Talk openly to your adult children about your plans for the future

For many boomers and seniors, talking about plans for their later years with their children is not a hot agenda item. But it should be.

Planning for long-term care represents a carefully thought out decision to be made with the help of an extended care professional. You need information so you can make educated decisions about the care you may need – and Your LTC Resource is a great place to get the facts for yourself and help with your future health needs.

Just as you need that important information, your adult children do, too.  Make time to sit down with your adult children and honestly discuss your preferences and your decisions. Ed & I are fully ready to help you discuss the many options for Long and Short-Term Care (and the many new hybrid plans) available to you. That talk with your kids? It’s something we’ve always recommended.

Recently, we ran across a down-to-earth guide called, “The Other Talk; A Guider to Talking with Your Adult Children About the Rest of Your Life.” The guide provides tips for honest discussions about such tough topics as:

  •  Who do you want to help manage your finances, and how will you budget for unknown needs?
  •  If you need assisted living, where do you want to live?
  •  Where can your children find the documents and information they’ll need to help?
  • What type of medical treatments do you want — and not want?
  •  Who will advocate for your needs?

It’s good, and very reasonably priced (available in paperback for $9 from Amazon, and on Kindle for $8.55). Click HERE for a link for more information on this book.

Education, information and frank, open talks. All three are the keys to making smart decisions, and communicating honestly with your family.   ~ Ed & Elise

 

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How affordable are senior home options?

If you suddenly needed in-home care or nursing home care, could you afford it? Or would your life savings be depleted in the face of potentially significant Long-Term Care costs?

Remember that most health insurance plans do not cover long term care. Medicare was not designed to cover custodial care – which is what many people will need. Even more importantly, Medicaid doesn’t cover care until most of your assets are depleted.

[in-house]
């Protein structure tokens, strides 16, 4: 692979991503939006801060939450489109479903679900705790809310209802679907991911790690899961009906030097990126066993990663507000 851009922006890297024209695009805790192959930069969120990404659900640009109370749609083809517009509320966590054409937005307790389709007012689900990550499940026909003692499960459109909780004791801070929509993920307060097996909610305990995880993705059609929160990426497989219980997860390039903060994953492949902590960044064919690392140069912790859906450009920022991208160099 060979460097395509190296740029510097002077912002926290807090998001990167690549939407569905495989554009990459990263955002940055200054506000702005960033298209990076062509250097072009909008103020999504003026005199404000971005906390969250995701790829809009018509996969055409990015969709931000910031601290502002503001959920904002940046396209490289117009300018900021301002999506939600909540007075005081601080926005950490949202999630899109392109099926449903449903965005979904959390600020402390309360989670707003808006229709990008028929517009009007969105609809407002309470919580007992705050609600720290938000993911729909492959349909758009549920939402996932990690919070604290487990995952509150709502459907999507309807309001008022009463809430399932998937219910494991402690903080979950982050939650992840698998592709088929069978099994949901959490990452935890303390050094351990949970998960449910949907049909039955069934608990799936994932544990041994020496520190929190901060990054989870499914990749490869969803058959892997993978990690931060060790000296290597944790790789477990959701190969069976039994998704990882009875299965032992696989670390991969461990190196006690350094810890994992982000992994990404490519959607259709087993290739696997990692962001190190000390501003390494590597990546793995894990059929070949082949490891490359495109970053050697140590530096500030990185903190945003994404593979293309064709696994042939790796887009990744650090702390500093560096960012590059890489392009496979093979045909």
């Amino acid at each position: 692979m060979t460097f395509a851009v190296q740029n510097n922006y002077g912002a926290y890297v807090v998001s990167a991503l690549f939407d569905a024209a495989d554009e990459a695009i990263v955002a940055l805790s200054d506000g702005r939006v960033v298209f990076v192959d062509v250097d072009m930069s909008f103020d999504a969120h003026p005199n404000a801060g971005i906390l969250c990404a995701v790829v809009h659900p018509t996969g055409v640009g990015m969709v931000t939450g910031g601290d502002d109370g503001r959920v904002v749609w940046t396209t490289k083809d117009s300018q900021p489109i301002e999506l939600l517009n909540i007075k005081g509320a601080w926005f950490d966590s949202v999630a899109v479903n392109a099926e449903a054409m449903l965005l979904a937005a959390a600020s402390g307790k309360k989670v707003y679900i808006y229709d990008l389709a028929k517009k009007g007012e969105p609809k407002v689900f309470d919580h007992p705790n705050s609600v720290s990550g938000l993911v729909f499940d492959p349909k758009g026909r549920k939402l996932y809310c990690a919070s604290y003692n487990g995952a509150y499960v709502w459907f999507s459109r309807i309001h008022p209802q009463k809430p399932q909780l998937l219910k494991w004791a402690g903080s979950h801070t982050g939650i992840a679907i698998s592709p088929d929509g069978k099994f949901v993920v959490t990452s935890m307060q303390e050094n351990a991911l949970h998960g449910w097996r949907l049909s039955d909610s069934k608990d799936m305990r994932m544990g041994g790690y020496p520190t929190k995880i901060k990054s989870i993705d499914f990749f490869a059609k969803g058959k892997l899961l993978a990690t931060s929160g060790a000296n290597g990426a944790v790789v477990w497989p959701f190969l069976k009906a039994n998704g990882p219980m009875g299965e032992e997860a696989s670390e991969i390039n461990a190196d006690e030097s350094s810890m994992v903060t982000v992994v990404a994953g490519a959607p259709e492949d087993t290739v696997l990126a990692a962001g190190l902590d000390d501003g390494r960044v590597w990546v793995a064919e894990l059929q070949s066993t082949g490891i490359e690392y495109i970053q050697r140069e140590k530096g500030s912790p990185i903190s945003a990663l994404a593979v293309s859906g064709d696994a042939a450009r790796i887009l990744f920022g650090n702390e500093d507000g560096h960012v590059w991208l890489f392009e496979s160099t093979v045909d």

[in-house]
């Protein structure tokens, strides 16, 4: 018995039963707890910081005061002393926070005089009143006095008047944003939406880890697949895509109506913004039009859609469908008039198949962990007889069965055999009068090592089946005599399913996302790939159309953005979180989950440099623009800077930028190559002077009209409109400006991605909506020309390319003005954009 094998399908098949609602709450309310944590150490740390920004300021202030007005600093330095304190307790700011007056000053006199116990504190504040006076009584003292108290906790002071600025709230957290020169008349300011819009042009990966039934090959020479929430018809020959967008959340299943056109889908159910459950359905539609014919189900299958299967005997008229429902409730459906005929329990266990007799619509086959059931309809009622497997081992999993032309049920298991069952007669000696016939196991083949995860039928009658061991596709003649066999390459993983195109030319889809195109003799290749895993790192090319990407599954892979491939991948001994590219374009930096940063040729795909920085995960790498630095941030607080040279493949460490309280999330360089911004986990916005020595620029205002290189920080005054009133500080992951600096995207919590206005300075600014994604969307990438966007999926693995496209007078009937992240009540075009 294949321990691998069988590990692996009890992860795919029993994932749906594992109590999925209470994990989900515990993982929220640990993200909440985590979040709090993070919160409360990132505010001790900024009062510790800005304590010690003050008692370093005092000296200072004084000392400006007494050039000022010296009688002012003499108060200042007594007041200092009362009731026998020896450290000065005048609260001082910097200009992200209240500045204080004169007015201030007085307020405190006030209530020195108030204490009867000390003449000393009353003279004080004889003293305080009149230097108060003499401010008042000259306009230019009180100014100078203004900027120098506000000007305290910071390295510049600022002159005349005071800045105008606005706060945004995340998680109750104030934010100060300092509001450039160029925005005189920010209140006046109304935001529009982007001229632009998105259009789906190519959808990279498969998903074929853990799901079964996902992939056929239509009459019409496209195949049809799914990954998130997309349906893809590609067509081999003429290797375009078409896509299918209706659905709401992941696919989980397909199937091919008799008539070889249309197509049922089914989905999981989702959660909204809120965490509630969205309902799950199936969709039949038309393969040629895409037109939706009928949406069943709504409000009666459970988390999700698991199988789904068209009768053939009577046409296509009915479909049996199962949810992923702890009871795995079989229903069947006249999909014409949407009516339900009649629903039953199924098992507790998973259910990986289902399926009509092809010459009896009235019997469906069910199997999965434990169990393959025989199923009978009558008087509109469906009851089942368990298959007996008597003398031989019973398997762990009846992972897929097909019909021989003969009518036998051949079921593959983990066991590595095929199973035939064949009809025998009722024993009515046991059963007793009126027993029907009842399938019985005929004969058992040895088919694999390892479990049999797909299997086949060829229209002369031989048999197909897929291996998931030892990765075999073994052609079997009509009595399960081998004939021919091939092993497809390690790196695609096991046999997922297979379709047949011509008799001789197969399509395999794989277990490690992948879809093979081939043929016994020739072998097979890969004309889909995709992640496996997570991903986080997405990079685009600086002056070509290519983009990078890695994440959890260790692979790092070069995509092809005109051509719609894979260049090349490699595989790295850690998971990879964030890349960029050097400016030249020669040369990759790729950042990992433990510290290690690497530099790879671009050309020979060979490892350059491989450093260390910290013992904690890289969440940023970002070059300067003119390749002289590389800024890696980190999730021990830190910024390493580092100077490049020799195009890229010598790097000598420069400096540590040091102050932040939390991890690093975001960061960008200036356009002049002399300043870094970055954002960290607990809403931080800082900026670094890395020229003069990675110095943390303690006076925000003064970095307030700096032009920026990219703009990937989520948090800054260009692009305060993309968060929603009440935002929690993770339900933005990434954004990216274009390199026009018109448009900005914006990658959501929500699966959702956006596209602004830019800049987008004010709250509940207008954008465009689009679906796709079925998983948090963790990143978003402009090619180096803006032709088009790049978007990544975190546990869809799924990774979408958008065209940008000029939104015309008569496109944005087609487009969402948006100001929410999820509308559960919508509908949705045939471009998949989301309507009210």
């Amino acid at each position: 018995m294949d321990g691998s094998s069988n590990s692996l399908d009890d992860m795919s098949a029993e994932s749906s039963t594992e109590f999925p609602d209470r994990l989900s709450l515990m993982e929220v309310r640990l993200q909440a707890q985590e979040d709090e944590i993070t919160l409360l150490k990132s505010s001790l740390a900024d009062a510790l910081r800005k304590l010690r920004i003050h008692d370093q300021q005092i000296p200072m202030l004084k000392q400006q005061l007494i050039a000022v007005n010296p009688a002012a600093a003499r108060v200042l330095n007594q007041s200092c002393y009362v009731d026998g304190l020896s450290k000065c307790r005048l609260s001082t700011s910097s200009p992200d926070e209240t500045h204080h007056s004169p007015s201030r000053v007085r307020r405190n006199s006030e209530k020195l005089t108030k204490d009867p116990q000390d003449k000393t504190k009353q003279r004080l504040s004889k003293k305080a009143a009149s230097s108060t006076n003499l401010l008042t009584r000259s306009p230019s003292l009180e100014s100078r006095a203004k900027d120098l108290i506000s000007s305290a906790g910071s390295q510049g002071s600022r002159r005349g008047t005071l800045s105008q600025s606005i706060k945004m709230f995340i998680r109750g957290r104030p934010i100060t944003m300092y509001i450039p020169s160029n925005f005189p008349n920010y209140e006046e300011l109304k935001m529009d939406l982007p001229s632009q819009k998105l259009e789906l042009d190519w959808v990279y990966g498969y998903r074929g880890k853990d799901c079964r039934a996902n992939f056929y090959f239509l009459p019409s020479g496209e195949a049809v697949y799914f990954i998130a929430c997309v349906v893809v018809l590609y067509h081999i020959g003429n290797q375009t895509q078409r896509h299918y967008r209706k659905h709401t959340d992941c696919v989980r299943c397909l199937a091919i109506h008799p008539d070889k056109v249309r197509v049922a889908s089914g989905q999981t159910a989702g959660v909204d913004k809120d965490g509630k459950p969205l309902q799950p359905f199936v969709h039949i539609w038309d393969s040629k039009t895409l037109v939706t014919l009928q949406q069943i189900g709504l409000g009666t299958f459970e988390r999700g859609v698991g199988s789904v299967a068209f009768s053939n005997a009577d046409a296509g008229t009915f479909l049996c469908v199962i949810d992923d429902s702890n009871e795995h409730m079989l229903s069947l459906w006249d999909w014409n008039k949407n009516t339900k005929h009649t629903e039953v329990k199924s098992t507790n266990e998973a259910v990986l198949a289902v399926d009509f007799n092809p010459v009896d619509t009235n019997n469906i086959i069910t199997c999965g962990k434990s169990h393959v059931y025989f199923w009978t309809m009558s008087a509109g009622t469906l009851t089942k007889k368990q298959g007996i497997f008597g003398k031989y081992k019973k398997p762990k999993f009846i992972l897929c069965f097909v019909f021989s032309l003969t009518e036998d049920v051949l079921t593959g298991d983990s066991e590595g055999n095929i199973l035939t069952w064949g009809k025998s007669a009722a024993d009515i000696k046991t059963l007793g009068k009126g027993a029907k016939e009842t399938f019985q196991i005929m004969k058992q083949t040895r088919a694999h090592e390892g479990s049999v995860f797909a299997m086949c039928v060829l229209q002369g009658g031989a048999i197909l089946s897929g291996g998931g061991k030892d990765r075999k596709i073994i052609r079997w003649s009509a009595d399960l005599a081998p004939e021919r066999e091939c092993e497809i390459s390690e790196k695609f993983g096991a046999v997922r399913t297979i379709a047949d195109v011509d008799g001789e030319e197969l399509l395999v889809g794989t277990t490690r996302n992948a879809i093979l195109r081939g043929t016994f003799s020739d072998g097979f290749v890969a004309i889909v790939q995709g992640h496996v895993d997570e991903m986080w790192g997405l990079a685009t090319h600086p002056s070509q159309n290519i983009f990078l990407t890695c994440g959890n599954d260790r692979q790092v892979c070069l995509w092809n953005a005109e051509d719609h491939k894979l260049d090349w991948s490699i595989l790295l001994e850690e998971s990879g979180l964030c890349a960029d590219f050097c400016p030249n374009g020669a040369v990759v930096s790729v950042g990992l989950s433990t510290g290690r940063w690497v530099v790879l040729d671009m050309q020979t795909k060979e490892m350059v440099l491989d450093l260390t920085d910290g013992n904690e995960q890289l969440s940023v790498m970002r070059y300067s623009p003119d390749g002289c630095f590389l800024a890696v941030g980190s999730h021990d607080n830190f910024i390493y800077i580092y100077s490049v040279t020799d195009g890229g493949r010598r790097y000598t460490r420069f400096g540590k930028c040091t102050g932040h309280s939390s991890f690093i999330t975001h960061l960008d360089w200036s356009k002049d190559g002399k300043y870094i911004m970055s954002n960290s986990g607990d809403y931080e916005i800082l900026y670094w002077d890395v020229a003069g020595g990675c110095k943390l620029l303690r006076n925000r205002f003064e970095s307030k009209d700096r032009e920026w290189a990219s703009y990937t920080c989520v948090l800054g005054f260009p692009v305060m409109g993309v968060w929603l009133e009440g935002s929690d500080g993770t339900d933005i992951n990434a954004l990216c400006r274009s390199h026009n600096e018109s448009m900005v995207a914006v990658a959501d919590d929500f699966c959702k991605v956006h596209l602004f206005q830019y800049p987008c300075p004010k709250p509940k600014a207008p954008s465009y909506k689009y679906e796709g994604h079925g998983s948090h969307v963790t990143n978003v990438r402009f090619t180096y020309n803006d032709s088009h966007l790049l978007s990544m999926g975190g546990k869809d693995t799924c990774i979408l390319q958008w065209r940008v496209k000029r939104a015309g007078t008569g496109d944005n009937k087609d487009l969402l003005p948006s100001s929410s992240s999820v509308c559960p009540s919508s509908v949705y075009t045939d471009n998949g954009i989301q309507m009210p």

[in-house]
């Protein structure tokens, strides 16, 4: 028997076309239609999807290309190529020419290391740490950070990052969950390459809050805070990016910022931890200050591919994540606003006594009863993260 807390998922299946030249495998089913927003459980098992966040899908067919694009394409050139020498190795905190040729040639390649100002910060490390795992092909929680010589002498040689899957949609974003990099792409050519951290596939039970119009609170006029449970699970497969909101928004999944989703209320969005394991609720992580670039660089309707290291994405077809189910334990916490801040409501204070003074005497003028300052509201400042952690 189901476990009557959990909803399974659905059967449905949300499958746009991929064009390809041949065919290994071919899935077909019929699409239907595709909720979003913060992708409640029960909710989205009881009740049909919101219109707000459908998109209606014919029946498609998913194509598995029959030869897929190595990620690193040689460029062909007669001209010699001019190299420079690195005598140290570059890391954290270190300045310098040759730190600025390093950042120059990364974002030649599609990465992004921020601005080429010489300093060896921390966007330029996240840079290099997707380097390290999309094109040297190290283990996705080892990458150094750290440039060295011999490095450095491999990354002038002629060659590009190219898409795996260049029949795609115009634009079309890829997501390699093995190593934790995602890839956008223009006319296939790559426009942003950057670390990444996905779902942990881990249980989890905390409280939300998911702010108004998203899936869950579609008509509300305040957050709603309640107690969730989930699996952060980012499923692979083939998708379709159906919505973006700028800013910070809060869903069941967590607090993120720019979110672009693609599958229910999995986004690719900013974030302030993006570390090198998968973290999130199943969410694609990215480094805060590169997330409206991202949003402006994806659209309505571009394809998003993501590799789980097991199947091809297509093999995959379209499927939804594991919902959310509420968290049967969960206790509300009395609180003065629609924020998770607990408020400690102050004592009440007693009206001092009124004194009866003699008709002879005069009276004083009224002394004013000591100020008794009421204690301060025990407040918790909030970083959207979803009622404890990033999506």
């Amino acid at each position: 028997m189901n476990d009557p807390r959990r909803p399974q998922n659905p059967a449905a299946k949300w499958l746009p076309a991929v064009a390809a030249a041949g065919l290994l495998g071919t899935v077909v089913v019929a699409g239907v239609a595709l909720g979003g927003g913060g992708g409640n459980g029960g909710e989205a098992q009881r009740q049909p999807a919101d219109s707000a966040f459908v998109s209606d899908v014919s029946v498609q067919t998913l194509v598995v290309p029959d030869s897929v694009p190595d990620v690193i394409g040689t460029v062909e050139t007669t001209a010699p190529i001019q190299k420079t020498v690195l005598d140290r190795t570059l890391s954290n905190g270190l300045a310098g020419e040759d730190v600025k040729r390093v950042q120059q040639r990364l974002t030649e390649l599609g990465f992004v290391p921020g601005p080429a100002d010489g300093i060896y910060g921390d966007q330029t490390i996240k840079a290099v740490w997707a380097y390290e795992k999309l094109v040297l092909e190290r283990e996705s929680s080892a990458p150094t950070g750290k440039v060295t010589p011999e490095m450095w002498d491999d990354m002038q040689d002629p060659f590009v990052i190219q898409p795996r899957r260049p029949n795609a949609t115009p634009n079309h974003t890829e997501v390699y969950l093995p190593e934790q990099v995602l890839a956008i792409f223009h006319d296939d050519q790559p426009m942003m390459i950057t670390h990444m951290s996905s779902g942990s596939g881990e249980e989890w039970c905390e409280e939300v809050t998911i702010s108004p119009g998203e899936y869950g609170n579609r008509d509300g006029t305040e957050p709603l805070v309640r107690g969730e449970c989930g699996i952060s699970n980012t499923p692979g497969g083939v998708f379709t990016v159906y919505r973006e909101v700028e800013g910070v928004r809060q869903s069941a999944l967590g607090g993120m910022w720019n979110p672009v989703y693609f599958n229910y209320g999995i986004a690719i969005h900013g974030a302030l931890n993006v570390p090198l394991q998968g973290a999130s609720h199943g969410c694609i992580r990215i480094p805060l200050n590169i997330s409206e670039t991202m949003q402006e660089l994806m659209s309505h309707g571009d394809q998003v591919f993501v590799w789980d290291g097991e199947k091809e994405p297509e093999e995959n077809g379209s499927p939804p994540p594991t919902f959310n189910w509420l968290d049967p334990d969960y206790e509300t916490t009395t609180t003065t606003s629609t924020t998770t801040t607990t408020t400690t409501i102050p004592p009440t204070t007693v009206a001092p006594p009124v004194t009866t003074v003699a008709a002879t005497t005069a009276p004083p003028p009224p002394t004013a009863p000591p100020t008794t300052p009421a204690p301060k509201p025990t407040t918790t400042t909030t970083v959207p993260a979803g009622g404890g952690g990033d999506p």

Senior housing options are many, and plenty expensive. Here’s what they cost:

  • Continuing care (CCRC) communities:  According to SeniorHomes.com, incoming residents pay a one-time, upfront entrance fee, a buy-in or ownership fee, plus monthly fees. Price ranges are from $20k – 200k per year depending on the community. Seniors join these communities when they are relatively active and live independently in apartments, then gradually move into on-site assisted-living or nursing home facilities.
  • Assisted living communities: According to a survey conducted by MetLife, the national average for assisted living base rates was $3,550 per month in 2012. Licensed and regulated by the state, these communities are intended for those who need some help with the activities of daily living such as dressing, eating or bathing, but are not totally disabled. Residents usually buy or rent rooms or apartments.
  • ECHO (Elder Cottage Housing Opportunity) housing: According to the U.S. Department of Housing and Urban Development, a 500 square foot one-bedroom unit installed, is around $25,000. These units are small, inexpensive prefab homes that can be leased or purchased and placed on the property of relatives or caregivers.
  • Nursing homes: According to a MetLife Market Survey, the average cost in 2009 of a private bed in a nursing home facility was $219 per day, or over $79,000 per year. For those patients who are in a semi-private room, the average cost is $191 per day, or about $70,000 annually. Nursing homes focus on individuals who are disabled, acutely ill or need help with many activities of daily living.
  • Help from outside or live-in caregivers: According to Caregivers.com, live-in caregivers cost from $700 to $3000 a week. Costs vary widely, depending on what part of the country you live in and what the living accommodations are.

Arm yourself with the facts to protect your dignity, your savings, and your freedom to make your own choices. I can help.               ~ Elise

How to avoid spending your last days in a nursing home

One sentence I’ve yet to have a potential client say is, “When I’m old, I hope to live my last days in a nursing home.”

I hear you loud and clear – that’s not your preference.

As the co-owner of YourLTCresources.net, I’m an extended care professional, and have been for the better part of the past 30 years. Helping you provide for yourself and your family in the ways you want is the best part of my job.